Abelard: Yeah, it's all about being able to take these things every day so, you know, you can feel your best and live optimally and not just, you know, chase the short-term, have a good short-term effect but not a good long-term effect and that takes a lot of careful experimentation and - and understanding.
Ryan: So, with that being said, and I know you've talked about this before, my first introduction to you was actually when you were a guest on Bulletproof Radio talking about CILTEP. I know you've talked about CILTEP before but since we are talking about longevity and being able to optimize performance now and for the long-term talk about, you know, how CILTEP does just that.
Abelard: Well, CILTEP improves the function of the secondary messenger systems in the body and the neurons being the - through inhibiting phosphodiesterase 4 and increasing cAMP levels. So what that does is it makes the increase in cAMP levels in certain neurons in the brain prolonged and that increases the -
Ryan: cAMP being cyclic AMP?
Abelard: Cyclic AMP [laughs]. And yeah, just become so familiar with that chemical [laughs] I call it cAMP.
Abelard: Anyway, and what this does is it increases the function of CREB, cAMP response element-binding protein which causes transcription in the nucleus of proteins that cause the neurons to grow and connect and form long-term memories, so-called vate long-term potentiation, I mean, which is great for studying and improves motivation and so forth. And -
Ryan: So it improves focus and motivation in the moment but then as you, if you're using it to do new things or learn new things it actually helps you remember them.
Abelard: Yeah it increases the sense of, subjectively increases the sense of wonder, you know, when one is learning from a really fascinating teacher and remembering anything it's sort of - that's an aroused state and I think it increases that and prolongs that state which tends to make it really easy to remember stuff and remain interested in learning.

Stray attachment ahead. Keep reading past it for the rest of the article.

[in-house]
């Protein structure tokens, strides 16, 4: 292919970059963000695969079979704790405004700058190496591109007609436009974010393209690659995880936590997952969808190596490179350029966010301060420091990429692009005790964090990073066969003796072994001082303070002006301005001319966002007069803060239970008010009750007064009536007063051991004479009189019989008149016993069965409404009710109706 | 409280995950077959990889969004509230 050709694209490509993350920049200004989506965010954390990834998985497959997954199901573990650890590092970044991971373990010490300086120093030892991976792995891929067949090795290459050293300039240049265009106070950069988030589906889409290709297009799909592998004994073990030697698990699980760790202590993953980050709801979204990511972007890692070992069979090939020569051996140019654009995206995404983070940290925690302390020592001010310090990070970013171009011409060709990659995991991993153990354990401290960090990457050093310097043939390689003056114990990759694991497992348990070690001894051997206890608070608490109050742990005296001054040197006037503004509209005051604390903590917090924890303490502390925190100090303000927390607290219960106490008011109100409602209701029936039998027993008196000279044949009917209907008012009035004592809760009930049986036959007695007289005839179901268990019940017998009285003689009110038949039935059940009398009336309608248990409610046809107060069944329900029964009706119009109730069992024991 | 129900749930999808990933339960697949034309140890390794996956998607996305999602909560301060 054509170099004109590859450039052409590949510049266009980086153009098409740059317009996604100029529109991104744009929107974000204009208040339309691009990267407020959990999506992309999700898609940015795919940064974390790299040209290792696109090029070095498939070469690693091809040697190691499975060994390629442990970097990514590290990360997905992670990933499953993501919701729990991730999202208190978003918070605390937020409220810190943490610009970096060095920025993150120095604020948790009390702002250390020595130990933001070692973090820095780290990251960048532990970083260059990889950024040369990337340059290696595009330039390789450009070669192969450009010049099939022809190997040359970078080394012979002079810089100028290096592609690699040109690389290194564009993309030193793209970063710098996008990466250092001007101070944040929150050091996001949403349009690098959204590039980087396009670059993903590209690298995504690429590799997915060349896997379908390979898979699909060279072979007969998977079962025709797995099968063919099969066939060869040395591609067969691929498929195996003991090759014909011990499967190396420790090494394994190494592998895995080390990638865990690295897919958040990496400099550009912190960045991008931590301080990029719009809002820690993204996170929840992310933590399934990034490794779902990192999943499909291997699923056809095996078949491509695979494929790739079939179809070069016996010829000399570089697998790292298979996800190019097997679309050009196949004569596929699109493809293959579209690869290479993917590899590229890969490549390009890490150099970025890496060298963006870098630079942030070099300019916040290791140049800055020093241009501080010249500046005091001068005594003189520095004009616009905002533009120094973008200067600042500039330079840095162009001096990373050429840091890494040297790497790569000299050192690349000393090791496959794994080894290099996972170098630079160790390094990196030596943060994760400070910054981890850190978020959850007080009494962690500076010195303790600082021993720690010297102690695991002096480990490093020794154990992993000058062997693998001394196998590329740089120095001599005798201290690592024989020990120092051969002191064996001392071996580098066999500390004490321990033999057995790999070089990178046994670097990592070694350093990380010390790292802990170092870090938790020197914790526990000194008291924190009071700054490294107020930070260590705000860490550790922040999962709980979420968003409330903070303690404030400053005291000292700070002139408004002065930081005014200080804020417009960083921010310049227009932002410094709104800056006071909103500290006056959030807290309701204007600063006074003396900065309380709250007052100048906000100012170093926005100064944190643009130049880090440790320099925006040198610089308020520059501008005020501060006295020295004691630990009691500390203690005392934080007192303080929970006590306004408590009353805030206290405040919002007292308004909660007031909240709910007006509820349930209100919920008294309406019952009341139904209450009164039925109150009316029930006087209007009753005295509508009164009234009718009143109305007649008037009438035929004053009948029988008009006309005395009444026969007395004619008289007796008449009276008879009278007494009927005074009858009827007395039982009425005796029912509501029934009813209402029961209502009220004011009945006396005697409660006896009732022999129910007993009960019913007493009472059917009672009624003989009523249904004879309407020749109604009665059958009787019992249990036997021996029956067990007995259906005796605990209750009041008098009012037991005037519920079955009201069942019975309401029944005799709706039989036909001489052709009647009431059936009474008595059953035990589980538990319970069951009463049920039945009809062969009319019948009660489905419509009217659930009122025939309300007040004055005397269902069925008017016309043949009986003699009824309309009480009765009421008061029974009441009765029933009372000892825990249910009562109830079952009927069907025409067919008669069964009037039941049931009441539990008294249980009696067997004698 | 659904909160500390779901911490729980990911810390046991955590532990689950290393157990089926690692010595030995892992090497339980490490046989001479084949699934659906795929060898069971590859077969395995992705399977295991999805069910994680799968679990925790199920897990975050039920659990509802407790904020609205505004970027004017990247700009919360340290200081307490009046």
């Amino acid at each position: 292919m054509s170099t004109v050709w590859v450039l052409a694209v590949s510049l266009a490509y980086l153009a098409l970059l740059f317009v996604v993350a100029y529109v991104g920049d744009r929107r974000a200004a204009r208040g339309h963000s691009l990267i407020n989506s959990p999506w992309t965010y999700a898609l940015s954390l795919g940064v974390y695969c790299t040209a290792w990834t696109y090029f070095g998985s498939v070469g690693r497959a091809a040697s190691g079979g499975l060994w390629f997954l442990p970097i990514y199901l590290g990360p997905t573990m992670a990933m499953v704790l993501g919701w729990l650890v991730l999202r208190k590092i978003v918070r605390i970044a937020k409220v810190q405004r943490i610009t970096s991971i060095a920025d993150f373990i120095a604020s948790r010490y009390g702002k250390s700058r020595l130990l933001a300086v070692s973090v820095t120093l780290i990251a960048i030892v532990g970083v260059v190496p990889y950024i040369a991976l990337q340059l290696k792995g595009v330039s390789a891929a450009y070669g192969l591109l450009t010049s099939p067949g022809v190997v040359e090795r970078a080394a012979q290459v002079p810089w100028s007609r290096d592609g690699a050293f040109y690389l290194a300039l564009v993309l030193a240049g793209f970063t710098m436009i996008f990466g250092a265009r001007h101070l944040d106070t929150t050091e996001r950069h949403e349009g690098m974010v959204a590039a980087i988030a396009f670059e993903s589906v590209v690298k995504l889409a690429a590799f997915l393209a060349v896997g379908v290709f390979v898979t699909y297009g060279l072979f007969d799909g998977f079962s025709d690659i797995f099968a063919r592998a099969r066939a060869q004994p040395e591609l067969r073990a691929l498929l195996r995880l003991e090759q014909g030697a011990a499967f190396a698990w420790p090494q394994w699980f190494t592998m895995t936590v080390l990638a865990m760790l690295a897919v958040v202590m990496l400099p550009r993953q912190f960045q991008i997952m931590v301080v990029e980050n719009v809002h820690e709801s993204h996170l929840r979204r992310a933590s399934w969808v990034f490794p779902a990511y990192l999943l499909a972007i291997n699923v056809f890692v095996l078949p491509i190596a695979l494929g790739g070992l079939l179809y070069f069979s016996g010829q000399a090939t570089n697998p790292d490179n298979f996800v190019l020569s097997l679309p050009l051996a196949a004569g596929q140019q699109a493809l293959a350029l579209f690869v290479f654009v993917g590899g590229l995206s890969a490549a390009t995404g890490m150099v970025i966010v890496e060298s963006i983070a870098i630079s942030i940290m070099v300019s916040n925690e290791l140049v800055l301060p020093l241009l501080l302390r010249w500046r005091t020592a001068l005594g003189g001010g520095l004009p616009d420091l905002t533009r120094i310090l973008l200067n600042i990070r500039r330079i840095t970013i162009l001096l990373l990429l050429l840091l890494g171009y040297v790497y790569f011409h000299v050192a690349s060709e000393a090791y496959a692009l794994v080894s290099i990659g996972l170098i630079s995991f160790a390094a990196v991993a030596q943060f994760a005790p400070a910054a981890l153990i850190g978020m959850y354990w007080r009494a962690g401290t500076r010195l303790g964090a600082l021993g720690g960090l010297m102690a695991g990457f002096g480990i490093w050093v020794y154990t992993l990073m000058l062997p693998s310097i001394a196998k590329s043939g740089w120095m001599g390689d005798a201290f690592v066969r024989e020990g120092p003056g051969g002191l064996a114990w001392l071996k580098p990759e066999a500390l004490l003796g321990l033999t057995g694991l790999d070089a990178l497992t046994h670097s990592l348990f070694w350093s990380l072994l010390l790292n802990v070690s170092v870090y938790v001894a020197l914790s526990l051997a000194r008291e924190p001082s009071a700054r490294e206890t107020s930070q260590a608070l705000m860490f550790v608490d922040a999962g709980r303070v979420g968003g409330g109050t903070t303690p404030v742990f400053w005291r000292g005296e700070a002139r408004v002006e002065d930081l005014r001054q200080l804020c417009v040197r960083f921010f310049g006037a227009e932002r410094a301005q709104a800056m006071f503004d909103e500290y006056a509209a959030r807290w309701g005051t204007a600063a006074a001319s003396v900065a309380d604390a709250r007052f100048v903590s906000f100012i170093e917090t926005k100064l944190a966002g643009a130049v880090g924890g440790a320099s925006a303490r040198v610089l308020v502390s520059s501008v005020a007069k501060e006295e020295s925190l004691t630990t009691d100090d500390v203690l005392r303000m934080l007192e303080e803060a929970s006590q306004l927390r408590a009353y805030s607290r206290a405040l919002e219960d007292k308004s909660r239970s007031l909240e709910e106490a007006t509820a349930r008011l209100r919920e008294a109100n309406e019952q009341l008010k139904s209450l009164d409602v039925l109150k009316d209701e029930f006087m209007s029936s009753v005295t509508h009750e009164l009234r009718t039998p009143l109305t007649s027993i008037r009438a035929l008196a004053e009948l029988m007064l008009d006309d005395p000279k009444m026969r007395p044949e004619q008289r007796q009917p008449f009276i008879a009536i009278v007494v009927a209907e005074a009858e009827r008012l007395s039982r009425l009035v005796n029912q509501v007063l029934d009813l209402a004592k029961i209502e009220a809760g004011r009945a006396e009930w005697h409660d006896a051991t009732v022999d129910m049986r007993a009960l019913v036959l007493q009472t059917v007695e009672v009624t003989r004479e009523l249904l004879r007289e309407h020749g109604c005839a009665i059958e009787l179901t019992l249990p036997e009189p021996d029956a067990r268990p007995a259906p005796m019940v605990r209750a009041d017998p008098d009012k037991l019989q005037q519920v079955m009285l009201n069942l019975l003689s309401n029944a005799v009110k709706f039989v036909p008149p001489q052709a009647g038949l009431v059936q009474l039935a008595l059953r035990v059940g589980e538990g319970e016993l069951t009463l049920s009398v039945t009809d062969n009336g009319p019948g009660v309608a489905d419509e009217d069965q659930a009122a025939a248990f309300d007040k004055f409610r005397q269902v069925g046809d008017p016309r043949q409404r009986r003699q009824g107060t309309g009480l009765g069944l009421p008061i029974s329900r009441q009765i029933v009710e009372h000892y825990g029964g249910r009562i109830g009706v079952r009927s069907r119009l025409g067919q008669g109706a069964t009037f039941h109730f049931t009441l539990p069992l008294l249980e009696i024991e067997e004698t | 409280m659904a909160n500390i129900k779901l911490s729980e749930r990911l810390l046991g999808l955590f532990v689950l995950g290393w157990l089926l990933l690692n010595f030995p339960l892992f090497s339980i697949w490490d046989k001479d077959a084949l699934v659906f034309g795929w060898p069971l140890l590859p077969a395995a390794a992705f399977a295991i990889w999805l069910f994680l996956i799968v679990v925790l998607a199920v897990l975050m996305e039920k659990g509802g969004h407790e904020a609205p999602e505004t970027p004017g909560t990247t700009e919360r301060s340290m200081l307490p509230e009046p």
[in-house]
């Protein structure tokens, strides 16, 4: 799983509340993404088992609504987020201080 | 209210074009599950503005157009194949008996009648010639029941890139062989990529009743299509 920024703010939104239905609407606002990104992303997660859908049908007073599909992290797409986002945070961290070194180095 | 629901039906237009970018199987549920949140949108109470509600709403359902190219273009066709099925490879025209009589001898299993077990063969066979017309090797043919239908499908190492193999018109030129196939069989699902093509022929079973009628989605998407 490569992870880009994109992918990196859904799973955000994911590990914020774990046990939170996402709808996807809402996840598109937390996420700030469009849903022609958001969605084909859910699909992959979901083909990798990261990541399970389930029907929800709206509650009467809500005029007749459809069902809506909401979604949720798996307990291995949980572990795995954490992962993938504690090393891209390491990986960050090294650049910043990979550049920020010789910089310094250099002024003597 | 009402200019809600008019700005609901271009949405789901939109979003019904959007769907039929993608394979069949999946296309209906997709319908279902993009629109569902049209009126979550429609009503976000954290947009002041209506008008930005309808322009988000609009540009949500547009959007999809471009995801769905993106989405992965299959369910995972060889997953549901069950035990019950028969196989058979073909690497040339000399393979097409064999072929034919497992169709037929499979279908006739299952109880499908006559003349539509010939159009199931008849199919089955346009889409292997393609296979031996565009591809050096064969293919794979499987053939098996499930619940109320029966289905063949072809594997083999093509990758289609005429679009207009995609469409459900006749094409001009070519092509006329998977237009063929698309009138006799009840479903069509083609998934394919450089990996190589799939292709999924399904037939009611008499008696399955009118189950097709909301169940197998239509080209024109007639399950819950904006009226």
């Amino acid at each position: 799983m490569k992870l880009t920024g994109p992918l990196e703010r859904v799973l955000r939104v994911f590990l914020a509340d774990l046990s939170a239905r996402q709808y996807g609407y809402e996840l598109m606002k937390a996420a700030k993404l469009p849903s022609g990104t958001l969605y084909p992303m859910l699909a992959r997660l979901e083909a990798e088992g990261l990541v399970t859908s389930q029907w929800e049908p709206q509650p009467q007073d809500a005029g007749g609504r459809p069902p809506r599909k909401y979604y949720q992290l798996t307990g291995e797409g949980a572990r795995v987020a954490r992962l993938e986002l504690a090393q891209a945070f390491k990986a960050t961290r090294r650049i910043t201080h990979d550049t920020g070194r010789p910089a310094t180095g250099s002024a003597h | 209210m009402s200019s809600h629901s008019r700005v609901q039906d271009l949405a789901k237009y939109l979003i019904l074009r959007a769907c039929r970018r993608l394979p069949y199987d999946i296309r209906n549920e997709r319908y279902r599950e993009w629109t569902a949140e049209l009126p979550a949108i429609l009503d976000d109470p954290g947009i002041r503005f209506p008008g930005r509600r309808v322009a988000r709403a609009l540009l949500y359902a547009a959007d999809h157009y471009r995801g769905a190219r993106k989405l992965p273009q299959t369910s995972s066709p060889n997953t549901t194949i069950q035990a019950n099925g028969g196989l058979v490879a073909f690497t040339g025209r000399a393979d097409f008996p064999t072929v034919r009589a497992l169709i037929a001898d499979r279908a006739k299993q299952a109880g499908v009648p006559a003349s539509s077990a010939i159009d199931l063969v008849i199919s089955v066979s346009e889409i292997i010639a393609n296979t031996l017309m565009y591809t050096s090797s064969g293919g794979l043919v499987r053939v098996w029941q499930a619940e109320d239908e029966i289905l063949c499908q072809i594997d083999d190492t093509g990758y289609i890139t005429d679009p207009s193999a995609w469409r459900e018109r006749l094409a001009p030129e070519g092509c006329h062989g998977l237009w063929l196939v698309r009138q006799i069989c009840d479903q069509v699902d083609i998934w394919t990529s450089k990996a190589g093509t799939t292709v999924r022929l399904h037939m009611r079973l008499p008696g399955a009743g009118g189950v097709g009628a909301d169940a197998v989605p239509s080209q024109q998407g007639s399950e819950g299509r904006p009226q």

Ryan: Okay. So, we just - we recently put a video on our YouTube channel where Tim Ferriss was unboxing his quarterly box and it had CILTEP in it so if you haven't seen it we've gotta tell you that Tim Ferriss said that CILTEP is better than Modafinil. Or if he could - if he had to only choose one to use he would choose CILTEP so, you know, that's a pat on your back. But also, I kinda want to hear your thoughts on Modafinil. I think I know where you're gonna go with this based on what you said earlier, but your thoughts on Modafinil.
Abelard: I've taken Modafinil a - 1 or 2 times and, you know, so I wouldn't call myself, you know, somebody who's a Modafinil expert but it kind of made me forget I was tired. But I didn't really [laughs] - I didn't really feel the intense interest that I do when I take CILTEP stacks in learning. So um, you know, it was sort of like I'm awake and I can just kind of keep going but it didn't really create this wonder in my - in me that's - this fascination that, you know, I feel when I take CILTEP. That really makes it great for learning. I mean I - when I take, you know some of the - even the very strong CILTEP stacks like [unclear 00:35:13] which kind of makes me anti-social and not see the point of interacting with other humans I just wanna watch math lectures all day, it's [laughs].
Ryan: You gotta explain this to our listeners. What are you taking it with and why would you wanna do that?
Abelard: Okay well there's - there's - CILTEP, when I started designing it and experimenting around releasing it to the people on LongeCity, we experimented with a lot of different variations. And the artichoke variation is the best one because it's the kind you can take every day and interact normally with the rest of the world and feel good [laughs]. But there's stronger versions of it that were, had more intense effects but they kind of made one a little obsessed with learning.
Abelard: So, you know, before - like when I - there's this PDE foreign inhibitor derived from this South African plant called kanna and it's called Zembrin and when taken instead of artichoke in CILTEP stack it makes the stack very, very strong and makes learning almost as addictive as say like playing video games. And so I took that for about a month and all I wanted to do was go home and take online classes. And just, you know, watch math videos and - and it was kind of addictive and weird and I just didn't see the point of human interaction. And so, you know, that's if I have to cram like, I don't know, if I wanna just spend all day just sitting or just reading stuff. [laughs] It's a little too intense for, you know, taking on a regular basis, so, but yeah.
Ryan: Couple of things I've gotta ask you. One, repeat the name of that supplement, we'll put a link to it in the show notes.
Ryan: Starts with a Z. Spell that for us.
Abelard: Zembrin. Yeah, Zembrin also has SSRI components to it, too, you know, so it has that negative edge on it.
Ryan: Okay. Now -